Last June, Steve and I joined the Tampa Bay History Center when we went to see a traveling exhibit about Spies In America. We were somewhat underwhelmed by the Spies exhibit, but we had time to see part of the permanent displays before closing time, and had a nice experience.
Today, we returned to see their traveling exhibit about coffee:
As we entered the building, I started up the stairs ahead of Steve, and he noticed that I was exposing more than my thirst for culture and knowledge.
We made a hasty entrance into the gift shop and bought something to remedy my overexposure.
With the tail of this “Ladies 2X” (that my shoulders barely fit into), I was able to recover some of my dignity as I covered my flanks.
We proceeded to the Columbia Cafe that is inside the History Center building, just outside the exhibits entrance, and had a nice lunch while we watched the cruise ships move along Channelside.
The Coffee exhibit was small, but interesting. I had always thought coffee was a new world crop, but it is actually native to Ethiopia and was imported to South America as part of the triangle trade. We also learned how very labor intensive it is to bring a coffee crop to market. Coffee plants don’t have a specific harvest period, with plants bearing flowers, green berries and ripened berries simultaneously, necessitating hand picking of ripened berries on a near-daily basis. The berries are then fermented to remove the fruit exterior, then dried, then shipped around the world to be roasted at destination.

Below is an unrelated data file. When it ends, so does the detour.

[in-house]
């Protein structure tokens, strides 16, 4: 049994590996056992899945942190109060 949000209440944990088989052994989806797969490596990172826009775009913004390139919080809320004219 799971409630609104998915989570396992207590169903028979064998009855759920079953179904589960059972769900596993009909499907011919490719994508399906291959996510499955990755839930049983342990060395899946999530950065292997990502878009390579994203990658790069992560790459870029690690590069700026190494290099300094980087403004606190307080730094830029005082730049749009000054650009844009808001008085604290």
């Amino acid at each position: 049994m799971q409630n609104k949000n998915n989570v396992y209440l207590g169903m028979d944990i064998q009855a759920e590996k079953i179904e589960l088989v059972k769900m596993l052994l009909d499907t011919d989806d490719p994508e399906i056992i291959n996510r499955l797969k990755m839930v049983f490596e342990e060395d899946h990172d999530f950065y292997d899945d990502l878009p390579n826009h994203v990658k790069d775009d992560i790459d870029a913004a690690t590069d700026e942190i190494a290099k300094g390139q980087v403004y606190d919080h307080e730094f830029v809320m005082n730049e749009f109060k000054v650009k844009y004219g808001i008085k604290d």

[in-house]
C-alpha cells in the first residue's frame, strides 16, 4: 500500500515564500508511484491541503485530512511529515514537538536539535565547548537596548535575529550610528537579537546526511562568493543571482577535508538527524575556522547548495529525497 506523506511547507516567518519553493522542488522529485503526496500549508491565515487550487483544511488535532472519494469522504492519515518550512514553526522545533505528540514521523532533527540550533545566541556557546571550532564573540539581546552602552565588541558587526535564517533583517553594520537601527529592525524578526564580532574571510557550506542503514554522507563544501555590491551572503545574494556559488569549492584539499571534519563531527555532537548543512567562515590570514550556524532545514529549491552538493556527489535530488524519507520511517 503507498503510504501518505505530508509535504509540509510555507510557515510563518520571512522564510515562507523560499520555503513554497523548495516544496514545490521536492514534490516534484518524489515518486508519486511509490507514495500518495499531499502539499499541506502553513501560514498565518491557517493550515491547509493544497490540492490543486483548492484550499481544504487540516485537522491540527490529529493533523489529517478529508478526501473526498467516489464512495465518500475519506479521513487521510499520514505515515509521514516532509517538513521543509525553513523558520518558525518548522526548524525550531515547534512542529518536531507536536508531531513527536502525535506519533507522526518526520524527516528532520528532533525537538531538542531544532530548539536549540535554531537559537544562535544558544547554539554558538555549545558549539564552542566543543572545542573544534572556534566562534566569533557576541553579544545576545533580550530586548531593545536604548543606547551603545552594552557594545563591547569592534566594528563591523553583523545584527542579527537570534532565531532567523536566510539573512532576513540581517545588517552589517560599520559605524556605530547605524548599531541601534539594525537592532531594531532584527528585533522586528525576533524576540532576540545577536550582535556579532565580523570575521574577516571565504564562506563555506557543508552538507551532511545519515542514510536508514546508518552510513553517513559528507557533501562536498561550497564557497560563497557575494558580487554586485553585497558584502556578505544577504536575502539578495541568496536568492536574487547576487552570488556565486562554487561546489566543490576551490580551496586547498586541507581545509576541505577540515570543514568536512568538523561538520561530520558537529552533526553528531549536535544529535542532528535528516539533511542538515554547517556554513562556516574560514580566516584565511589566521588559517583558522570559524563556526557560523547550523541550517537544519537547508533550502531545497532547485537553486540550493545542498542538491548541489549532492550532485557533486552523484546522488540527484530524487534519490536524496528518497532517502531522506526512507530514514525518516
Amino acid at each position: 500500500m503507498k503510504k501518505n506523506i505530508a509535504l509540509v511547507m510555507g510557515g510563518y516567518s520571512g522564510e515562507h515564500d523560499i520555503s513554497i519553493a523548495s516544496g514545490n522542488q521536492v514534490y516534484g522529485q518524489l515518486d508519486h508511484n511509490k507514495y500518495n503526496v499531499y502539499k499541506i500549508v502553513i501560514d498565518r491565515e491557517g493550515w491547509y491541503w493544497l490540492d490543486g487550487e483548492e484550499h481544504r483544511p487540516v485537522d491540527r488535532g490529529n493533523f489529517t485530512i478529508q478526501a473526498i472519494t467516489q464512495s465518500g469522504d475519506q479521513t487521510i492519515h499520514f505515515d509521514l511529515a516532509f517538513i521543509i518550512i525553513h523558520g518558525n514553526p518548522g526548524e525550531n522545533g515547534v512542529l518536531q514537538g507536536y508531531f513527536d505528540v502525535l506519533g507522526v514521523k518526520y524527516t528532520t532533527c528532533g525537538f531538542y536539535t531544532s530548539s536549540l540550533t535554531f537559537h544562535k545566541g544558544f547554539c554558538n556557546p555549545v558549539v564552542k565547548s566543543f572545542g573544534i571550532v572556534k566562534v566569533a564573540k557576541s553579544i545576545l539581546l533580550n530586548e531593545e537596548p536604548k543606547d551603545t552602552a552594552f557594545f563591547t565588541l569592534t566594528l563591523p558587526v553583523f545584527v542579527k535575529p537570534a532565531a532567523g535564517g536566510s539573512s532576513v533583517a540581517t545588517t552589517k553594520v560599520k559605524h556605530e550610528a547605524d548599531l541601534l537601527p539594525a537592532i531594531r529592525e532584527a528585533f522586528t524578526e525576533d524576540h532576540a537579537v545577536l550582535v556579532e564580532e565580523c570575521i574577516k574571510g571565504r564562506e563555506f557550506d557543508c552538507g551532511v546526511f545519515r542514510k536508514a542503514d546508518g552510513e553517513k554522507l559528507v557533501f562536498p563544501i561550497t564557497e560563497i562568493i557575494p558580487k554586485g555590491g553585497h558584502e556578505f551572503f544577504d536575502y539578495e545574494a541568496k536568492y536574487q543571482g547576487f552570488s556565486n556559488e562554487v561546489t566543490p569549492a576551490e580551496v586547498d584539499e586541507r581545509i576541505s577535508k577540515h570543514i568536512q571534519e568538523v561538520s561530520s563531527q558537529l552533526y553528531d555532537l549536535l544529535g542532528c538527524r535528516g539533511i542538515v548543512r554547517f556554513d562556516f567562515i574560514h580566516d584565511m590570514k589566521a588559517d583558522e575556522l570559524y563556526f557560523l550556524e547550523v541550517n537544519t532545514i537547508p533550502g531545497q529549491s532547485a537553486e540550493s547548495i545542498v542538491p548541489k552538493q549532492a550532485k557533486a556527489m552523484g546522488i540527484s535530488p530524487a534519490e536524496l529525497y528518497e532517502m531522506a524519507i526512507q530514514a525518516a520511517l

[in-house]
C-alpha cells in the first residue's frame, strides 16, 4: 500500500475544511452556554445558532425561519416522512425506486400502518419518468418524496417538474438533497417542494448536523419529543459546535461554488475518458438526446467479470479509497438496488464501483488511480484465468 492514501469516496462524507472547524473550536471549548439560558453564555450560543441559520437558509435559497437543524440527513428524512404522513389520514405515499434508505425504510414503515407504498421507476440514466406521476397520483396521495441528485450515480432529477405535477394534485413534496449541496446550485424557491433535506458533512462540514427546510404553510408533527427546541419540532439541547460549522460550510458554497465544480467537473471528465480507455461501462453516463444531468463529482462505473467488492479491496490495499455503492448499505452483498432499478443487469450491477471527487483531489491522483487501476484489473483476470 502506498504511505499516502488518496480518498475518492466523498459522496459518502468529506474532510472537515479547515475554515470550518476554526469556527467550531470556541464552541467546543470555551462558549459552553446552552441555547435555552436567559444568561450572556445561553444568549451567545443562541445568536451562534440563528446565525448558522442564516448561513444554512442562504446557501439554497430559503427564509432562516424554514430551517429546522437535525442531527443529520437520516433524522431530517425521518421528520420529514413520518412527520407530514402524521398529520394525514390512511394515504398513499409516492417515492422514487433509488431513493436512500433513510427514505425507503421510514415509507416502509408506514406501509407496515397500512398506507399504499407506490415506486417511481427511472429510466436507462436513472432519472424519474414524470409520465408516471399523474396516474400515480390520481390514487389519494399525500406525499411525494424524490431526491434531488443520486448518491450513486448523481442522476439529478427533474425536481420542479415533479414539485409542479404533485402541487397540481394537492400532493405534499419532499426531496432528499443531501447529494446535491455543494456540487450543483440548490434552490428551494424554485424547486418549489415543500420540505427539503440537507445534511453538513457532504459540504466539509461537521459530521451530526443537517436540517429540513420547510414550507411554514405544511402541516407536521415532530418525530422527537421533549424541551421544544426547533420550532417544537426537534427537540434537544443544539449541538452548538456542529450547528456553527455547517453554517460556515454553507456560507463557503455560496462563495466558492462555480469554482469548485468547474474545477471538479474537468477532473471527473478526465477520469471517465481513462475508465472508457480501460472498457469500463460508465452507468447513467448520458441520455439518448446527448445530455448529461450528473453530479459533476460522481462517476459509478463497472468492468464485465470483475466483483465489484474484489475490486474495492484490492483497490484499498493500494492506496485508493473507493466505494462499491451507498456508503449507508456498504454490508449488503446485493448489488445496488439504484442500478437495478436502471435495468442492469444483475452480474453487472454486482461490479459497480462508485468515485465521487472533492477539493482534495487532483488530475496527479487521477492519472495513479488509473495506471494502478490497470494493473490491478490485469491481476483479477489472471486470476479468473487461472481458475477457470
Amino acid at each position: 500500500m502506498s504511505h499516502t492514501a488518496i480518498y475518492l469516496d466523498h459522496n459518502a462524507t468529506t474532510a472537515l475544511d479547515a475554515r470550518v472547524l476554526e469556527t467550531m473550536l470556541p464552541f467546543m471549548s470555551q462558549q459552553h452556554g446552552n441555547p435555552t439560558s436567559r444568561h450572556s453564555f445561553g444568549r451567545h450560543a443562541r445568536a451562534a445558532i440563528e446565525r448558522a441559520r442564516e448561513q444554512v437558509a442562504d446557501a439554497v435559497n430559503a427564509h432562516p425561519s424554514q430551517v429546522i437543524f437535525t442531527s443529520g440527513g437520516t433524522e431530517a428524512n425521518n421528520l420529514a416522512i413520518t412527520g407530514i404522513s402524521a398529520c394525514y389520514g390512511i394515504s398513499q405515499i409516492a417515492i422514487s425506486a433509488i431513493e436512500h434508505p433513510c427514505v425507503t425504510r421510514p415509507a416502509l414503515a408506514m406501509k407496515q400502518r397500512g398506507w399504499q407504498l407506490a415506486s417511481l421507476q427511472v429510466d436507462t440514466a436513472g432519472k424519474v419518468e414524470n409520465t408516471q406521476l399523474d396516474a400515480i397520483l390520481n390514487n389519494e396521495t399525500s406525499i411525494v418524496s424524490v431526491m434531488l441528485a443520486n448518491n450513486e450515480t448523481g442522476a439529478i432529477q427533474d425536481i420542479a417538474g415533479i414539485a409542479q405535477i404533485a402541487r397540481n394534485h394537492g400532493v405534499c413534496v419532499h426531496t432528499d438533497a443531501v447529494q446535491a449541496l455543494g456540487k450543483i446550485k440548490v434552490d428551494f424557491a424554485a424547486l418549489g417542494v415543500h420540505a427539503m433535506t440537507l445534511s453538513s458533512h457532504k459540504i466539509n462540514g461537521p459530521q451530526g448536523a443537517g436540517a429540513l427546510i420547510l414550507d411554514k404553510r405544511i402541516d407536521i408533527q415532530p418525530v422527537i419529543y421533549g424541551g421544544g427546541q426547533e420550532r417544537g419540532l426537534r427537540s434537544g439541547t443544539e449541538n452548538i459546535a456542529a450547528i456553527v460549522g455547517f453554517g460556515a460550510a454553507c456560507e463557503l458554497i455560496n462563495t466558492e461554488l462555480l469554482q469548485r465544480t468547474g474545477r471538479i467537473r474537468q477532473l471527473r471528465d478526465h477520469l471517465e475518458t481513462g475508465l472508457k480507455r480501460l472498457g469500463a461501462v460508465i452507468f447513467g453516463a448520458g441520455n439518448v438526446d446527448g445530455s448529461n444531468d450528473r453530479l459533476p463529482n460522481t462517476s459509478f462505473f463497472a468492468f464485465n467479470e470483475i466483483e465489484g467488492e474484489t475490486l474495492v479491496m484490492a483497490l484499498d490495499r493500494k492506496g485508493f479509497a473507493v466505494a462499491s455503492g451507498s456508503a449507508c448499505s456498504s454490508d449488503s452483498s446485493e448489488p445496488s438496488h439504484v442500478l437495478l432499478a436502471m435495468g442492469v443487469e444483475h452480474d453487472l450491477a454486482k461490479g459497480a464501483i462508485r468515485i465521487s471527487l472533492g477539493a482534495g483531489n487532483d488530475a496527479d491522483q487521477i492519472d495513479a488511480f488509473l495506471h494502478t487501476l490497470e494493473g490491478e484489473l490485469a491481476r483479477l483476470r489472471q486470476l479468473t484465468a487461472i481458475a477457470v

There’s probably more to it than that, but I was already distracted by the next display, which was some kind of electronic scent module in coffee bags. When you squeezed the coffee bags, the scent of that particular kind of coffee was emitted. There were only two bags, but one was for Ethiopian coffee and one for coffee from some other part of the world. It seems that the soil and growing conditions play a great part in the flavors of the different coffees. I am afraid that that distinction would be lost on me in my normal coffee consumption, however, as I add flavored syrups and a lot of half-and-half to my coffee cup each morning.
On our way out, we stopped in the gift shop again and I bought a small bag of dark chocolate- covered espresso beans, at which point I found out that our membership allowed a 10% discount on gift shop and cafe purchases.
It was too late to get the 10% off our lunch, but the young woman kindly offered to refund and re-ring my emergency t-shirt purchase in order for me to get my discount. As members, we also get parking validation 3x per year, which saved us an additional $5 in parking.
As we were leaving the History Center, we decided to have a look at all the little vendor booths set up along the river walk. It turns out that today was the Third Annual Tampa Bay Veg Fest sponsored by Florida Voices for Animals. Several animal rescue organizations and groups promoting vegetarianism and veganism. We spoke to no one of the bacon-wrapped filets from Surf and Turf Market we had waiting at home for dinner.